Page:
Anthony Davis dominated the Rockets in Thursday’s 110-100 Game 4 win, tallying 29 points, 12 rebounds, five assists, two blocks and five turnovers in 40 minutes. The final score did not indicate the true blowout nature of the game, as the Lakers pulverized the Rockets through the first half of action, going into halftime with a 16-point lead and their largest advantage was 23. Things got sloppy towards the end of the game, which allowed the Rockets to narrow the deficit, but for the most part, it was a muscle-flexing performance from Los Angeles.
LeBron James posted a 16-point, 15-board double-double to go with nine dimes, two steals and four turnovers across 34 minutes; and Rajon Rondo flirted with a triple-double in his 29 minutes off the bench with 11 points, 10 rebounds, eight assists, two steals, one triple and three turnovers.
Markieff Morris replaced JaVale McGee (DNP-CD) in the starting unit and he hit 4-of-10 shots for nine points, one 3-pointer, four rebounds and one turnover in 23 minutes. This was the first game that Frank Vogel didn’t deploy either of his traditional centers for the entirety of the game, but that trend will likely continue against the 6-foot-7-or-less Rockets.
James Harden went just 2-of-11 from the field, which was the first time that he only connected on two of his shot attempts since the season opener, but he also managed to make 20 trips to the charity stripe and he connected on 16 of those freebies, finishing with 21 points, 10 assists, one 3-pointer, four rebounds, two steals, three blocks and five turnovers in 39 minutes. The Lakers did a nice job of not allowing him to get any easy looks, but he also missed a lot of shots he traditionally makes.
The problem is, to me at least, that the Rockets offense has become a bit too predictable in that you know they will only attempt two types of shots: 3-points or layups. While it’s true that those shots are statistically the best in basketball, that theory kind of goes out the window when the other team knows you’re going to ignore the entire area between those two points; the shots you take become easier to defend because they are more predictable.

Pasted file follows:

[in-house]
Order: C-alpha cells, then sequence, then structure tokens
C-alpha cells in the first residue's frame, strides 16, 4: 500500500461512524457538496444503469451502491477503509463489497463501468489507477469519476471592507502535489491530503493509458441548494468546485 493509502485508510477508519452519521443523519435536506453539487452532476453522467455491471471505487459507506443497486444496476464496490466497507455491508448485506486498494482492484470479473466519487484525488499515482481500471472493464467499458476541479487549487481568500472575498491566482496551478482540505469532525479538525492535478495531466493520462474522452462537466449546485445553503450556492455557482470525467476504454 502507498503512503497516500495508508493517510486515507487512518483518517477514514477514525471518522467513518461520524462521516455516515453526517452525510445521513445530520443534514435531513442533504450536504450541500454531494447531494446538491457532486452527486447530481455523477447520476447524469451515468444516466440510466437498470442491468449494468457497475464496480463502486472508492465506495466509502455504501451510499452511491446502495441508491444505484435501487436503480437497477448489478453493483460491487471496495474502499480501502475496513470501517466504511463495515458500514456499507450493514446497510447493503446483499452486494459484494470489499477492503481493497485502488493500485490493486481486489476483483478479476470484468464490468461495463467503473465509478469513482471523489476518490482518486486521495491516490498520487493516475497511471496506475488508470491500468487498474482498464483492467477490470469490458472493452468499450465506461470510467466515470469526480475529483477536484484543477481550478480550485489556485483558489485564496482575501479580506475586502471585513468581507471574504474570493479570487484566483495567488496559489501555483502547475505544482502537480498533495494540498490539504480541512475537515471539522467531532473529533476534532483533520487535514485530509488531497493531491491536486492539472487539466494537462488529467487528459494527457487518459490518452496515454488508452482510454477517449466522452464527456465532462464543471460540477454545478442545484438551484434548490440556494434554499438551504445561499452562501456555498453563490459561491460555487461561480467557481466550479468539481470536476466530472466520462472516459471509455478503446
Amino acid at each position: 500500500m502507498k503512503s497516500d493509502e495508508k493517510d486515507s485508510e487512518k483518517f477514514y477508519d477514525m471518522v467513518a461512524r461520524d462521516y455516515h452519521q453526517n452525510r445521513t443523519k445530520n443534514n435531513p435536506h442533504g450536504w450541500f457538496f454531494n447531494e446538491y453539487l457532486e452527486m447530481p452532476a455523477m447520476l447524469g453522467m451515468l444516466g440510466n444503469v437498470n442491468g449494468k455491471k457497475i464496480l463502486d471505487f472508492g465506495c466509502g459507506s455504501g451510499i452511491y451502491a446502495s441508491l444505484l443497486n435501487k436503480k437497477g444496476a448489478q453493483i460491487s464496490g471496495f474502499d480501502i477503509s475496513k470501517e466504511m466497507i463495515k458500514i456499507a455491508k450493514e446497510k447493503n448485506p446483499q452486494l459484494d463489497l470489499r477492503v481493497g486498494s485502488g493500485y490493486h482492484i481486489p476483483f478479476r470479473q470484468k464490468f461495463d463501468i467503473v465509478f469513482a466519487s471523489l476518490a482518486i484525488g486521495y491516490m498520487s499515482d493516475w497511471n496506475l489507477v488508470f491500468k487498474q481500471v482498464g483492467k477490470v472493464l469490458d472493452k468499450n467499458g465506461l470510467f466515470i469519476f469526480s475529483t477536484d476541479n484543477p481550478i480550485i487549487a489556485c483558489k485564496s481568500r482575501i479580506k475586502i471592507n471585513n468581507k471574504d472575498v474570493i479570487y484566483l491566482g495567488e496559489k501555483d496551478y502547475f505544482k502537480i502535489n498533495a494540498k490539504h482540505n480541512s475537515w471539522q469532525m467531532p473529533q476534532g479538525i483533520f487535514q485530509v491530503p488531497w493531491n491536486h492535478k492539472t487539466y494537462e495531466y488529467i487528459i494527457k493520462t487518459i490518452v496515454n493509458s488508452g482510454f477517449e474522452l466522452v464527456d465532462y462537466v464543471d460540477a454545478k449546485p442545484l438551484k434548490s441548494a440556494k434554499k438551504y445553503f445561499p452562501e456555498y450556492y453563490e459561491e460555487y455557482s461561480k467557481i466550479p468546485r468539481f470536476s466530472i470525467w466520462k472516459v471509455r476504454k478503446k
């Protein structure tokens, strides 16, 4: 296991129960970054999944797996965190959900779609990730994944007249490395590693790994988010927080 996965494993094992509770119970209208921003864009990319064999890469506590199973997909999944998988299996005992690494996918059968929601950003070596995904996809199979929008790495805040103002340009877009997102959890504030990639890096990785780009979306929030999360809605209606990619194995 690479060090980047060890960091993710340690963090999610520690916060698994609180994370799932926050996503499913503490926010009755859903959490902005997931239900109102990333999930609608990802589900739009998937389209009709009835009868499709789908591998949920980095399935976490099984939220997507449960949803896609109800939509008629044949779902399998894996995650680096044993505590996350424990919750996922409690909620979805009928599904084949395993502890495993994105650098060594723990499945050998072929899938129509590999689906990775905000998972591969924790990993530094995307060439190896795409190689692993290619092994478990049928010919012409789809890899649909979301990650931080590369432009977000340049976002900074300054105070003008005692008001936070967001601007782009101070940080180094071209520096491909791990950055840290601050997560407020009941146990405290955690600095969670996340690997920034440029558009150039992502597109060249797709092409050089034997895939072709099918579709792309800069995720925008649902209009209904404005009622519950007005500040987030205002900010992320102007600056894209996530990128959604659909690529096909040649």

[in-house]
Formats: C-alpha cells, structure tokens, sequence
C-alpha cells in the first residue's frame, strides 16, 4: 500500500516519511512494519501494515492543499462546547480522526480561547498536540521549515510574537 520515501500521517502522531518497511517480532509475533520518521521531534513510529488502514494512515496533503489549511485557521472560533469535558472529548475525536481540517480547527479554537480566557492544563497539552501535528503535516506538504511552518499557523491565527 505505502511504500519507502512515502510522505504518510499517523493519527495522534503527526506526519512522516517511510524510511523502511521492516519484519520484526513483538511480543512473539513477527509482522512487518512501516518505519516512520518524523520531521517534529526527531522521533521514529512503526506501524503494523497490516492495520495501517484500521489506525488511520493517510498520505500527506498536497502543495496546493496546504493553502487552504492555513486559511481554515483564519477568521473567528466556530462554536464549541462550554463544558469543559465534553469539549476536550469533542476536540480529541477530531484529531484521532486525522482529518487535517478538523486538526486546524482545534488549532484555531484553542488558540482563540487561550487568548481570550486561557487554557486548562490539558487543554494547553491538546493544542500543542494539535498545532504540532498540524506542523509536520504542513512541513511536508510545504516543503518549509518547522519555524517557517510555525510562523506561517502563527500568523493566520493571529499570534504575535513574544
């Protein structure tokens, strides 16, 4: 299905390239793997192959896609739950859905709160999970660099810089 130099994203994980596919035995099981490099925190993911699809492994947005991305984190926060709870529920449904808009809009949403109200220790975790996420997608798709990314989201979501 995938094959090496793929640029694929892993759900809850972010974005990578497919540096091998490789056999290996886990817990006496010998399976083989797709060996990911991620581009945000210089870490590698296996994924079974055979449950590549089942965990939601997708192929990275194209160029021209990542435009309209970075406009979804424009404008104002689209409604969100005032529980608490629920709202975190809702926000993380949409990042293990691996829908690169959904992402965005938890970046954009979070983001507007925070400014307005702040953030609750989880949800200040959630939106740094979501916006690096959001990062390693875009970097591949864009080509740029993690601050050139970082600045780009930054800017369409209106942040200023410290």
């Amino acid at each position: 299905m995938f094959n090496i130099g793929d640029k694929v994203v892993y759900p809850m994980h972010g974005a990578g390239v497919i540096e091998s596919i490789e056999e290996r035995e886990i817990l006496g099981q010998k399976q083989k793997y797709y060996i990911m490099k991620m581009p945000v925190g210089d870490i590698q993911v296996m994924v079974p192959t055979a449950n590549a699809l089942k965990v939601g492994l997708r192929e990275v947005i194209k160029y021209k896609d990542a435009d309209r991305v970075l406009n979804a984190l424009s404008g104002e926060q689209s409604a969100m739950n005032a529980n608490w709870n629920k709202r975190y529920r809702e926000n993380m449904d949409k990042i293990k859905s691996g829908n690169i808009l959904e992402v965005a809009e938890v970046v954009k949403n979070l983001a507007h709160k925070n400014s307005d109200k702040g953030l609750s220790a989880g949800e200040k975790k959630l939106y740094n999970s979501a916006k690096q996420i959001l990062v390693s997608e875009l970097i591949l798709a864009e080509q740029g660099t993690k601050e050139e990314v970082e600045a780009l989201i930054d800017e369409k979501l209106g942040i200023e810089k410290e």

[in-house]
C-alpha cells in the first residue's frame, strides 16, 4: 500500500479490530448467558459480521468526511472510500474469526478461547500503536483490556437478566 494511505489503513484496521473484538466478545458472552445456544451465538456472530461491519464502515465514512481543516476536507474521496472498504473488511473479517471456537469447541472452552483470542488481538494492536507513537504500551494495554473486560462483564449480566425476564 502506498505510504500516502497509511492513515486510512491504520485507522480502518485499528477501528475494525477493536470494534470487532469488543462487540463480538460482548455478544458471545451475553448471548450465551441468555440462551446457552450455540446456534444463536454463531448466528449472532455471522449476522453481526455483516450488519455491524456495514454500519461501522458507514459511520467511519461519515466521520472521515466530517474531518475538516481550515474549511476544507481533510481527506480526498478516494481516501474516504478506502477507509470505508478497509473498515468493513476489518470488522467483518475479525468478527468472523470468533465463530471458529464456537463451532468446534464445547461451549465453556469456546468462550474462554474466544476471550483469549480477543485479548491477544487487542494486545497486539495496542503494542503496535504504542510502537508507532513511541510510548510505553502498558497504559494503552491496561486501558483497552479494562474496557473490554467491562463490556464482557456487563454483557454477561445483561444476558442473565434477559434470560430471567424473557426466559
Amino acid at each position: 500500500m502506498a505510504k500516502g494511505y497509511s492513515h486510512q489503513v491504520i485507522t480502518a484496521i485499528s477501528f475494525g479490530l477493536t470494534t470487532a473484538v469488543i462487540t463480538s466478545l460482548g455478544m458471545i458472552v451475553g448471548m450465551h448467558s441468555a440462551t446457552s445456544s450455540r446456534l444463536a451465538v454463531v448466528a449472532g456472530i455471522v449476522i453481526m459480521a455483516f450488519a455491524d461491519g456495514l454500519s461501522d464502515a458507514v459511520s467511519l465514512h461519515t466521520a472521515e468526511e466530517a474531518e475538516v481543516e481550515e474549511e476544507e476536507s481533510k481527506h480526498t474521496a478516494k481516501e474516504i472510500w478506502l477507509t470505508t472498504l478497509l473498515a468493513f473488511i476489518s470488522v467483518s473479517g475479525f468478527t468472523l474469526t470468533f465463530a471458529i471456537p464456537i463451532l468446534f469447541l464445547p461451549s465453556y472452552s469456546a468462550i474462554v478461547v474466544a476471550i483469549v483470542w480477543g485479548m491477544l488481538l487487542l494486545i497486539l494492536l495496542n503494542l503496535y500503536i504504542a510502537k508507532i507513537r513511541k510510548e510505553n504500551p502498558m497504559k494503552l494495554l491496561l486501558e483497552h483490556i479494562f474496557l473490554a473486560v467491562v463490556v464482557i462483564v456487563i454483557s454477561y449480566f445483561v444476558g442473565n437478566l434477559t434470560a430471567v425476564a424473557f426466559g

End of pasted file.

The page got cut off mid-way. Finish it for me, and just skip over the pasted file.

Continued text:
What’s even stranger is that the usually rigid Mike D’Antoni allows only Russell Westbrook to break this rule, which doesn’t make a ton of sense given that Westbrook is quite literally one of Houston’s least efficient mid-range shooters, and opposing teams want him pulling up rather than driving to the bucket. He did do a better job of limiting the mid-range attempts on Thursday, though, scoring 25 points on 8-of-16 shooting to go with three 3-pointers, three rebounds, three assists, three steals, one block and three turnovers in 41 minutes.
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The Lakers did do an excellent job of defending the 3-point line on Thursday, holding Houston to just 33 three-point attempts, which was huge considering the Rockets usually jack up closer to 46 triples throughout a game, and they yet again dominated the boards – outrebounding the Rockets 52-26. Houston losing the battle of the boards has been a common theme in each one of their losses, and it’s not hard to see why, when they’re running the 6-foot-5, P.J. Tucker at center.
Small ball is a fun way to play the game, but when it’s the only way you play, you set yourself up for a lot of issues. As the great Pat Riley once said, “no rebounds, no rings.”
Mike D’Antoni has an amazing basketball mind, and there’s no denying that he revolutionized the game, but his mad scientist approach went a little too far this year with the trade of Clint Capela for Robert Covington and some second-round picks. His contract with Houston will expire at the end of this season, and if the Rockets get bounced in the semis, this may be the last we see of the small-ball King. Game 5 will tip-off at 8pm ET on Saturday.